Networx

Posted by | Jul 28, 2011

Secrets of Saving Paint for Later

A professional painter shares tricks of the trade that will save you money and frustration.

Photo: A wall painted by the author, Kass Wilson of Wallstreat Studio, via Hometalk.com.No matter how careful we are, there usually comes a time when even a crisp, clean paint job will need a touch up.  Each container of paint is custom mixed.  Even if you have the formula, there are no guarantees that the color of a new can will be an exact match to your previously painted surfaces. The best insurance for a perfect match, which is especially important for custom faux finish paint jobs, is to save the leftover product.

There are steps that can be taken to extend the shelf life of your remaining paint.  Caring for the product begins the moment you open the can.  Here are some tips.

Before you start:

  • Do all preparations of your work area before opening the can.  This includes assembling your tools, taping and placing drop cloths.
  • The paint stores usually do a good job of mixing the product when you purchase it.  Depending upon the quality of the paint, no stirring is necessary if it is being used within 24 hours of purchasing.
  • Remove the lid carefully with a paint can opener.  Most paint stores will provide them free of charge. Attempting to pry the can open with a screwdriver or other tool may distort the lid, making it difficult to create a good seal when you are done.

During your project:

  • Exposure to air is what makes paint harden.  Minimize the number of times you open the can. Do not leave it open while you are painting.
  • If you need to stir the paint, do it gently so additional air is not introduced into the product.  When you are done, remove the stir stick and close the lid.
  • Pour paint into a small container or roller pan.  Clean the well (the indentation around the top of the can) and replace the lid.  Even covering the can with a shower cap while you are painting will help to keep it fresh.
  • Never dip your tool directly into the can.  The brush or roller will pick up dust and lint from the wall and it will be transferred back into the fresh paint.
  • In the event your latex paint is too thick, take out the amount you will need and place it in a separate container before adding water.  If you add water directly into the can, the remaining paint will spoil prematurely or mold will form.  Discard any diluted paint.

When you are done:

  • Before closing the can, clean the lid and the well of excess paint to make sure there will be a good seal.
  • Excess air will cause paint to dry prematurely. Place a piece of plastic wrap inside touching the top of the paint before replacing the lid.  This will prevent a surface film from forming.
  • If the can is less than half full, consider transferring the remaining amount into a smaller container so there will be less air inside the can.  They are available at most paint and hardware stores.  Or, you can use any type of container that will maintain a tight seal (like a Mason jar).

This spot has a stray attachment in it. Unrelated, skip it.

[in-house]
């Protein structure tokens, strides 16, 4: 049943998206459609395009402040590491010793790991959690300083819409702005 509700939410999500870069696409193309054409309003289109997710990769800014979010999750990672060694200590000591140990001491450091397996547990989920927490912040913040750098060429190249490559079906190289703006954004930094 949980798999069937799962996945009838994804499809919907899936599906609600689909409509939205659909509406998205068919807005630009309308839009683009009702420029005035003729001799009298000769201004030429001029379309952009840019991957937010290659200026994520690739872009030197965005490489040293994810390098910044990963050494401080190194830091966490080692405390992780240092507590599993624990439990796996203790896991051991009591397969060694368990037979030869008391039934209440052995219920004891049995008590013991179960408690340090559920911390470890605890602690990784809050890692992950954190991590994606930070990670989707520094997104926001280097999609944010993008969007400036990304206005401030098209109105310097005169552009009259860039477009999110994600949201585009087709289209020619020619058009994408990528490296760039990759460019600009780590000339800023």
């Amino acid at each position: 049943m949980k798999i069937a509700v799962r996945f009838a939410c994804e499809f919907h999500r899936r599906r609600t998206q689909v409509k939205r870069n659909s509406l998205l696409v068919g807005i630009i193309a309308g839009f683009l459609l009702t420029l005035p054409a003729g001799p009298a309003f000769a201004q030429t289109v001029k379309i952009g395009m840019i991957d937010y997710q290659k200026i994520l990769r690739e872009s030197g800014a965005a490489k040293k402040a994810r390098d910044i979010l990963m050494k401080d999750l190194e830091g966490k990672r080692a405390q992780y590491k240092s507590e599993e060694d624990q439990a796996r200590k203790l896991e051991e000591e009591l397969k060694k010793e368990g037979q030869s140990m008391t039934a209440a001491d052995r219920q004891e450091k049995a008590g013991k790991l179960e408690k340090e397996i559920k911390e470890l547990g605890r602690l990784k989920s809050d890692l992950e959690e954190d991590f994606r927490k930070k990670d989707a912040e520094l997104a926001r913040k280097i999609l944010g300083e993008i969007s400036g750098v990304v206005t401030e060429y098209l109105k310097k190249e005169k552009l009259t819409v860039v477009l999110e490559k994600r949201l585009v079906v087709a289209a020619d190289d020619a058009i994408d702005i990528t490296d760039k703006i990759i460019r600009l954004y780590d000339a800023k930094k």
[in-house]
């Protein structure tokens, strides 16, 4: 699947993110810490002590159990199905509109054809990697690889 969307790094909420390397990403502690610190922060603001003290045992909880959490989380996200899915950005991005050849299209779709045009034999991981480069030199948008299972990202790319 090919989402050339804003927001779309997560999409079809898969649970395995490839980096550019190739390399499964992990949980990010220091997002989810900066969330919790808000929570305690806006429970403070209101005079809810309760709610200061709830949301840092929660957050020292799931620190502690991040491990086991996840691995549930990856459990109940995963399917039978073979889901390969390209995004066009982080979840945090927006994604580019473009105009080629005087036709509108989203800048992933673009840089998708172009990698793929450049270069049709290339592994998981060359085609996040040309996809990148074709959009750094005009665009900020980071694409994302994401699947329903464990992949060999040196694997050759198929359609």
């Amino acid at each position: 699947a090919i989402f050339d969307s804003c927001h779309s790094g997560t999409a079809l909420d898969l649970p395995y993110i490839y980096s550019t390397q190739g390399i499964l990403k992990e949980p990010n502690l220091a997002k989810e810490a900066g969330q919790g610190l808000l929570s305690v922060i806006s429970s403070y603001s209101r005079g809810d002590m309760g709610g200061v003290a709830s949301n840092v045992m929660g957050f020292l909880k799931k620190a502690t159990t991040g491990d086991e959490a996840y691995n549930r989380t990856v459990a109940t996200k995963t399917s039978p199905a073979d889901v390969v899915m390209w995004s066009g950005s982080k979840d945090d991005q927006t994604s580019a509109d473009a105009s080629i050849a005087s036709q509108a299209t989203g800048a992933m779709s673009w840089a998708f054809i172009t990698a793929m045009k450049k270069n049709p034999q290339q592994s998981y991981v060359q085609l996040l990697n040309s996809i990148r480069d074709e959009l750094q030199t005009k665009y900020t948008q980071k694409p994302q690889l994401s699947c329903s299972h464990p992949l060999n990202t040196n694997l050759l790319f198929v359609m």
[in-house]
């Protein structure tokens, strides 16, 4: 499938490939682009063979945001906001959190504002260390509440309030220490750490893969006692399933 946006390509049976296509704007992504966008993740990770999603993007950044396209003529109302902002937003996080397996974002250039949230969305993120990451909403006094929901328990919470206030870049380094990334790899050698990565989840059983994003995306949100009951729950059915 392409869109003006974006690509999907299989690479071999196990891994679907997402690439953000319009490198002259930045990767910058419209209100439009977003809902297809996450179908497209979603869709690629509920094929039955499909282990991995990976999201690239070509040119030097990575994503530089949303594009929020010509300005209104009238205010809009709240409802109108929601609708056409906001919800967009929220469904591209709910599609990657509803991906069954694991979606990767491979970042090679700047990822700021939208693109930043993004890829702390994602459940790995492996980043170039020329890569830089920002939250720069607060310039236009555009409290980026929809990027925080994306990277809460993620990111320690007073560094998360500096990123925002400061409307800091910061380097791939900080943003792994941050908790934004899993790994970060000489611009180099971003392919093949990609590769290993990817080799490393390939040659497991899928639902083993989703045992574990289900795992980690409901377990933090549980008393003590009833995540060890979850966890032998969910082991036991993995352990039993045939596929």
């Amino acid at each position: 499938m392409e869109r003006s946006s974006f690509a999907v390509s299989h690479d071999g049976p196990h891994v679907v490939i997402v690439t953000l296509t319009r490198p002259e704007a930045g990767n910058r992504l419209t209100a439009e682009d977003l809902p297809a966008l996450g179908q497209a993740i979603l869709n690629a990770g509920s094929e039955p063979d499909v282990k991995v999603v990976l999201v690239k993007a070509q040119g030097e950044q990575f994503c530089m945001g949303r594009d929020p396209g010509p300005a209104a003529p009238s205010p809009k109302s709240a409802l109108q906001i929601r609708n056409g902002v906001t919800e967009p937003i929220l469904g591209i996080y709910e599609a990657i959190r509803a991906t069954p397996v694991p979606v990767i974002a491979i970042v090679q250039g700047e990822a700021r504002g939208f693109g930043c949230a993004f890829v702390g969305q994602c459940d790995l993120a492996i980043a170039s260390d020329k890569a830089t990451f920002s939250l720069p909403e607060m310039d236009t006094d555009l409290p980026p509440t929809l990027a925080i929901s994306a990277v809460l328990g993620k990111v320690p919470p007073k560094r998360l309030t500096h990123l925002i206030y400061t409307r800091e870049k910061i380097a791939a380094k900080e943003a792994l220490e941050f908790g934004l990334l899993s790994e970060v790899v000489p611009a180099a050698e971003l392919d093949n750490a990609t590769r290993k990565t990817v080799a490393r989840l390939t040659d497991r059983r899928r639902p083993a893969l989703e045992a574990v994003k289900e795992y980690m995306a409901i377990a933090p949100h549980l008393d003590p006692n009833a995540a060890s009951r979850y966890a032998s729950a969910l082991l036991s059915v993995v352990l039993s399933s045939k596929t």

• The can must be sealed tightly. Use a rubber mallet to tap the lid shut.  If using a hammer, place a piece of wood on the top so the hammer doesn’t distort the lid. 
  • If your paint is in a plastic container, clean the threads along the sides and inside of the lid.  Then coat them with a small amount of petroleum jelly to create a good seal.
  • Label the lid of each can with the name and number of the formula. Try not to allow paint to drip over the sticker that is provided by the paint store. Also include the room where it was used and the date it was purchased.  For quick reference, put a dime-sized drop of the actual paint on the top.  This will eliminate the need to open the can any more than necessary.

Where to store paint:

  • Store remaining paint in a climate-controlled environment.  Freezing will render paint products unusable.  Likewise, excessive heat (next to a water heater or furnace) will make it react with the excess air in the container and cause it to thicken. 
  • Do not leave paint cans on a concrete, stone or tile floor.  The moisture will cause the can to rust over time and will distort the color.

I have found that the higher the quality of the paint, the longer it will last on the shelf.  Following these guidelines can mean the difference between being able to do a simple touch up instead of having to completely repaint a whole surface. It is always a sigh of relief to open a can of paint years later and know that it is still able to be used.

Kass Wilson is the owner of Wallstreat Studio and is a Networx - http://www.networx.com - writer.  Read more articles like this one - http://www.networx.com/article/secrets-of-saving-paint-for-later - on Networx.com.

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